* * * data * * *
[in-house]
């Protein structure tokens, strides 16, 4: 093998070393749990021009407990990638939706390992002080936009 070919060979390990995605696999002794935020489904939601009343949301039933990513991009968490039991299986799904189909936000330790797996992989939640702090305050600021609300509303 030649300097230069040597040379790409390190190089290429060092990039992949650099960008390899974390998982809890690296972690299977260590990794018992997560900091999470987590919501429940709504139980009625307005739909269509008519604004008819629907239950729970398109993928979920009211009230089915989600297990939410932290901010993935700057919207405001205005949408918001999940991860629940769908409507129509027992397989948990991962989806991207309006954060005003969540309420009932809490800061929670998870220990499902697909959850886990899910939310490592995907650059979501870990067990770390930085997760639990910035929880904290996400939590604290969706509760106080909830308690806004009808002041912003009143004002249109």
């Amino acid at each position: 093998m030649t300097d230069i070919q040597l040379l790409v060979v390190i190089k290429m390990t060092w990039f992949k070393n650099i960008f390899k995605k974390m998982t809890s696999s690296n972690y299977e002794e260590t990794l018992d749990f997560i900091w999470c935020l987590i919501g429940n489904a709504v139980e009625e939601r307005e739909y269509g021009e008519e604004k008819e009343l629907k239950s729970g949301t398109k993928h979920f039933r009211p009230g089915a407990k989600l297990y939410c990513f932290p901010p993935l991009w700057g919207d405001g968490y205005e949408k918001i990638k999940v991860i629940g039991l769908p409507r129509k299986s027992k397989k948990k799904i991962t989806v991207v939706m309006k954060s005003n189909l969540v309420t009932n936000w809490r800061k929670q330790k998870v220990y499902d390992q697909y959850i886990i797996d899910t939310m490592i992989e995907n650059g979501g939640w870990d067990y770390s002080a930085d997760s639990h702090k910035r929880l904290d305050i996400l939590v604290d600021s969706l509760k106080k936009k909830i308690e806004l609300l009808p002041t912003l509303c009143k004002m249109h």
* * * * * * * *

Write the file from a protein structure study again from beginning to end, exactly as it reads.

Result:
[in-house]
């Protein structure tokens, strides 16, 4: 093998070393749990021009407990990638939706390992002080936009 070919060979390990995605696999002794935020489904939601009343949301039933990513991009968490039991299986799904189909936000330790797996992989939640702090305050600021609300509303 030649300097230069040597040379790409390190190089290429060092990039992949650099960008390899974390998982809890690296972690299977260590990794018992997560900091999470987590919501429940709504139980009625307005739909269509008519604004008819629907239950729970398109993928979920009211009230089915989600297990939410932290901010993935700057919207405001205005949408918001999940991860629940769908409507129509027992397989948990991962989806991207309006954060005003969540309420009932809490800061929670998870220990499902697909959850886990899910939310490592995907650059979501870990067990770390930085997760639990910035929880904290996400939590604290969706509760106080909830308690806004009808002041912003009143004002249109």
């Amino acid at each position: 093998m030649t300097d230069i070919q040597l040379l790409v060979v390190i190089k290429m390990t060092w990039f992949k070393n650099i960008f390899k995605k974390m998982t809890s696999s690296n972690y299977e002794e260590t990794l018992d749990f997560i900091w999470c935020l987590i919501g429940n489904a709504v139980e009625e939601r307005e739909y269509g021009e008519e604004k008819e009343l629907k239950s729970g949301t398109k993928h979920f039933r009211p009230g089915a407990k989600l297990y939410c990513f932290p901010p993935l991009w700057g919207d405001g968490y205005e949408k918001i990638k999940v991860i629940g039991l769908p409507r129509k299986s027992k397989k948990k799904i991962t989806v991207v939706m309006k954060s005003n189909l969540v309420t009932n936000w809490r800061k929670q330790k998870v220990y499902d390992q697909y959850i886990i797996d899910t939310m490592i992989e995907n650059g979501g939640w870990d067990y770390s002080a930085d997760s639990h702090k910035r929880l904290d305050i996400l939590v604290d600021s969706l509760k106080k936009k909830i308690e806004l609300l009808p002041t912003l509303c009143k004002m249109h």